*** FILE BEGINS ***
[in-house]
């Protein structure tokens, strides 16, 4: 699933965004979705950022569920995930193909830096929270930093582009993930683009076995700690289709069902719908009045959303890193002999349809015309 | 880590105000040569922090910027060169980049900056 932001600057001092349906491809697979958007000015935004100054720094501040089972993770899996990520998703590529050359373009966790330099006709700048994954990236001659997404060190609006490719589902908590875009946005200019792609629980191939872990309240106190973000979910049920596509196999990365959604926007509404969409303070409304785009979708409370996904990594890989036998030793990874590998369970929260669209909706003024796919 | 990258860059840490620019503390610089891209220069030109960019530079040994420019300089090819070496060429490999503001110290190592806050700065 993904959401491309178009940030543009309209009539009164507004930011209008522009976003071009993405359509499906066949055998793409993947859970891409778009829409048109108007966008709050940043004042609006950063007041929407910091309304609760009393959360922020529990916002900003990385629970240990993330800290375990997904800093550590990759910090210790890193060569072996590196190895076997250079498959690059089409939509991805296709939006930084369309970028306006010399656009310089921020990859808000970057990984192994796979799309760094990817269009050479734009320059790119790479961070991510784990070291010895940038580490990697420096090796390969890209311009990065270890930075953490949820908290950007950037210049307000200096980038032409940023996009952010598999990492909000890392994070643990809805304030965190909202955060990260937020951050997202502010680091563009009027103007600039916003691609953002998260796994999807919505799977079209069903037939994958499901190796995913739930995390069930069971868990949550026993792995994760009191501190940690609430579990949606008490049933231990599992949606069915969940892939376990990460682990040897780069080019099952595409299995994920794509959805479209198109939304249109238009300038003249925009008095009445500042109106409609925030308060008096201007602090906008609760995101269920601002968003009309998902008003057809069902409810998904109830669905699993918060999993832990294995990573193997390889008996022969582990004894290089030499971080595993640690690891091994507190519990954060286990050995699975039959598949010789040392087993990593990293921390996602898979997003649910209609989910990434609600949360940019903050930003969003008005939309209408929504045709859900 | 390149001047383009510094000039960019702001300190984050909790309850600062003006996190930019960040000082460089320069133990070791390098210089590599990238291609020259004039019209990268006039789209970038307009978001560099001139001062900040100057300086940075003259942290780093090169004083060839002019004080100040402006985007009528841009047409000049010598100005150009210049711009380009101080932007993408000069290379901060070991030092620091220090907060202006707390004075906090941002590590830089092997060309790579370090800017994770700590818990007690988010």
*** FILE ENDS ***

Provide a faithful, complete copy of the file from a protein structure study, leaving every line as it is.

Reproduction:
[in-house]
């Protein structure tokens, strides 16, 4: 699933965004979705950022569920995930193909830096929270930093582009993930683009076995700690289709069902719908009045959303890193002999349809015309 | 880590105000040569922090910027060169980049900056 932001600057001092349906491809697979958007000015935004100054720094501040089972993770899996990520998703590529050359373009966790330099006709700048994954990236001659997404060190609006490719589902908590875009946005200019792609629980191939872990309240106190973000979910049920596509196999990365959604926007509404969409303070409304785009979708409370996904990594890989036998030793990874590998369970929260669209909706003024796919 | 990258860059840490620019503390610089891209220069030109960019530079040994420019300089090819070496060429490999503001110290190592806050700065 993904959401491309178009940030543009309209009539009164507004930011209008522009976003071009993405359509499906066949055998793409993947859970891409778009829409048109108007966008709050940043004042609006950063007041929407910091309304609760009393959360922020529990916002900003990385629970240990993330800290375990997904800093550590990759910090210790890193060569072996590196190895076997250079498959690059089409939509991805296709939006930084369309970028306006010399656009310089921020990859808000970057990984192994796979799309760094990817269009050479734009320059790119790479961070991510784990070291010895940038580490990697420096090796390969890209311009990065270890930075953490949820908290950007950037210049307000200096980038032409940023996009952010598999990492909000890392994070643990809805304030965190909202955060990260937020951050997202502010680091563009009027103007600039916003691609953002998260796994999807919505799977079209069903037939994958499901190796995913739930995390069930069971868990949550026993792995994760009191501190940690609430579990949606008490049933231990599992949606069915969940892939376990990460682990040897780069080019099952595409299995994920794509959805479209198109939304249109238009300038003249925009008095009445500042109106409609925030308060008096201007602090906008609760995101269920601002968003009309998902008003057809069902409810998904109830669905699993918060999993832990294995990573193997390889008996022969582990004894290089030499971080595993640690690891091994507190519990954060286990050995699975039959598949010789040392087993990593990293921390996602898979997003649910209609989910990434609600949360940019903050930003969003008005939309209408929504045709859900 | 390149001047383009510094000039960019702001300190984050909790309850600062003006996190930019960040000082460089320069133990070791390098210089590599990238291609020259004039019209990268006039789209970038307009978001560099001139001062900040100057300086940075003259942290780093090169004083060839002019004080100040402006985007009528841009047409000049010598100005150009210049711009380009101080932007993408000069290379901060070991030092620091220090907060202006707390004075906090941002590590830089092997060309790579370090800017994770700590818990007690988010």